A Difficult Goodbye, Why Change Was Needed, Coaching Staff, and Other Cubs Bullets

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A Difficult Goodbye, Why Change Was Needed, Coaching Staff, and Other Cubs Bullets

Chicago Cubs

Today is going to be so weird. The transition from the season always is, but the Cubs have moved on from their manager, their President is having his end-of-season presser this afternoon, there are so many player threads now to check in on as the offseason arrives, and it’s an offseason that figures to be critically important. Please bear with me as I get my bearings a bit on how/what we want to hit today and in the coming days. Might take me a bit to get my rhythm – I’ve been doing this gig a long time, but this particular set of circumstances is entirely new to my coverage!

  • I’m working on a personal farewell to Joe Maddon, but I’m definitely struggling with it. I mean, it’s not like yesterday’s news caught me by surprise, and yet I just can’t quite put all the words together on a guy who was so singularly transformative in what it was to be a Cubs fan.
  • I’m not sure Theo Epstein could have put the explanation for moving on from Joe Maddon much better than this, and it is what I would have said myself if the decision were left to me at this moment in time: “It really wasn’t anything about looking back on this season or the last five years,” Epstein told the media, per The Athletic. “The last five years as a whole could not have gone better. Joe did a wonderful job. He’s a fantastic manager, a Hall of Fame manager, and we accomplished everything that we wanted to accomplish overall. It’s just about looking forward to the next five years. We’re in transition at different levels of the organization, so sometimes you’re left with a choice between status quo or change. When you feel like change is necessary — this status quo is a great status quo. It’s status quo with a Hall of Fame manager. But sometimes change can still beckon. That’s just where we are.”
  • It’s not exactly “change for change’s sake,” but it’s an acknowledgement that *something* fundamental (ok, MANY somethings) needs to change going forward, because the whole of the results for this team have been less than the sum of the parts, and maybe the Cubs don’t know precisely why that is. With Maddon’s contract expiring, and with five years in the books, it just feels right and organic to explore whether making that change – together with MANY on the roster, nudge nudge – can help steer things back in a more positive direction in the results column.
  • With Joe Maddon departing, the Cubs will not only be on a managerial search, they will also have to figure out what they’re going to do with their coaching staff. Theo Epstein says he will meet with them tomorrow, but it’s possible it’ll be just to let them know they’re under contract and the organization is hopeful they’ll stick around until the next manager comes.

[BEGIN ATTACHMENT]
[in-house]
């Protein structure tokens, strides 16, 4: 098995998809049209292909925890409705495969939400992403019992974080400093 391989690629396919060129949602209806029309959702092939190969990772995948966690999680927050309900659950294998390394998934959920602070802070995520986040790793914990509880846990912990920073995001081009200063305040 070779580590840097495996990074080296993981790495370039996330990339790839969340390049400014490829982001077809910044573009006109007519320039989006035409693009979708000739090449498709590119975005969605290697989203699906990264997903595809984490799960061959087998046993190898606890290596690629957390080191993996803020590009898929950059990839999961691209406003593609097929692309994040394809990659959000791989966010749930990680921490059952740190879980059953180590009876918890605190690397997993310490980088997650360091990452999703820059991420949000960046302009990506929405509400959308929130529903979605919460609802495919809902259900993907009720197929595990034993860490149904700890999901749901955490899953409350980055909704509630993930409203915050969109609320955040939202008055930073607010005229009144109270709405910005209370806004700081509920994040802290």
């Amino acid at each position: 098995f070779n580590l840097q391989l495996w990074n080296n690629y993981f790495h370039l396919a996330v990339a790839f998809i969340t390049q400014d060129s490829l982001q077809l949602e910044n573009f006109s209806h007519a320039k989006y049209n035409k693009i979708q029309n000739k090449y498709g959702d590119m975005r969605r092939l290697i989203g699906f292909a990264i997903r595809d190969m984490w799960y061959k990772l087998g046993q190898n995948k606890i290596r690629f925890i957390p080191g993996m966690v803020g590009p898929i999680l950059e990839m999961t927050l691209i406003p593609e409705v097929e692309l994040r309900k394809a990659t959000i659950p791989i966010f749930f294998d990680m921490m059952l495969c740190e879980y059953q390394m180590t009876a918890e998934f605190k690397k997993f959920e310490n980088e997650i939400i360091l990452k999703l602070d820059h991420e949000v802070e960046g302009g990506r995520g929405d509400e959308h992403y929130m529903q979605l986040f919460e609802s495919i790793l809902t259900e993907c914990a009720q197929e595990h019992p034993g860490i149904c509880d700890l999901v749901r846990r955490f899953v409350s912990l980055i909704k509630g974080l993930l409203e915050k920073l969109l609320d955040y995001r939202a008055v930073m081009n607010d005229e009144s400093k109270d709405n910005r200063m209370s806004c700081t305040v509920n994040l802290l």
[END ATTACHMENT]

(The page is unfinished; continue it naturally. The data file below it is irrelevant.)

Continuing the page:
• What makes this a unique situation is that you have three key coaches – bench coach Mark Loretta, pitching coach Tommy Hottovy, and hitting coach Anthony Iapoce – who are all only one year into their deals, and who were hand-picked by the front office to join the staff, not so much explicitly selected by Joe Maddon. So you’ve gotta believe the Cubs will kinda want to have it both ways: keep these three guys, but also still be able to get the manager they want. I tend to think this is becoming increasingly common (front offices mostly picking key coaches rather than a manager getting to bring in whomever he wants), so maybe it won’t be an issue.
  • I also would understand anyone who makes the argument that if you’re gonna make change, why would you stop at the manager? I get it. My only response on the other side is how many times are the Cubs going to overhaul the coaching staff in consecutive years? Maybe that’s part of the problem, too! (Hence, again, why it would be crazy to pin all or even most of this on Maddon.)
  • One other ancillary point about the transition: if the Cubs wind up going with a rookie-type manager, they might save upwards of $5 million from Maddon’s $6 million rate. I say split those savings between poaching a couple execs from the Astros and Dodgers, and then signing the best of the best minor league deal players out there to premium price tags. Then, you see, the Astros and Dodgers dudes can come in and help turn them into superstars. I am smRt.
  • Joe Maddon did make some tactical mistakes over his five years with the Cubs, but he was right far more often than he was wrong. Thus, I’ve got no beef with him feeling this way (defiant to the end) – you kinda have to have this edge about you to be successful:

  • I think the reply (which Rogers retweeted) is a *little* reductive, but there’s definitely a point here worth making:


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  • This is fun and indeed random:

Author: Brett Taylor

Brett Taylor is the Editor and Lead Cubs Writer at Bleacher Nation, and you can find him on Twitter at @BleacherNation and @Brett_A_Taylor.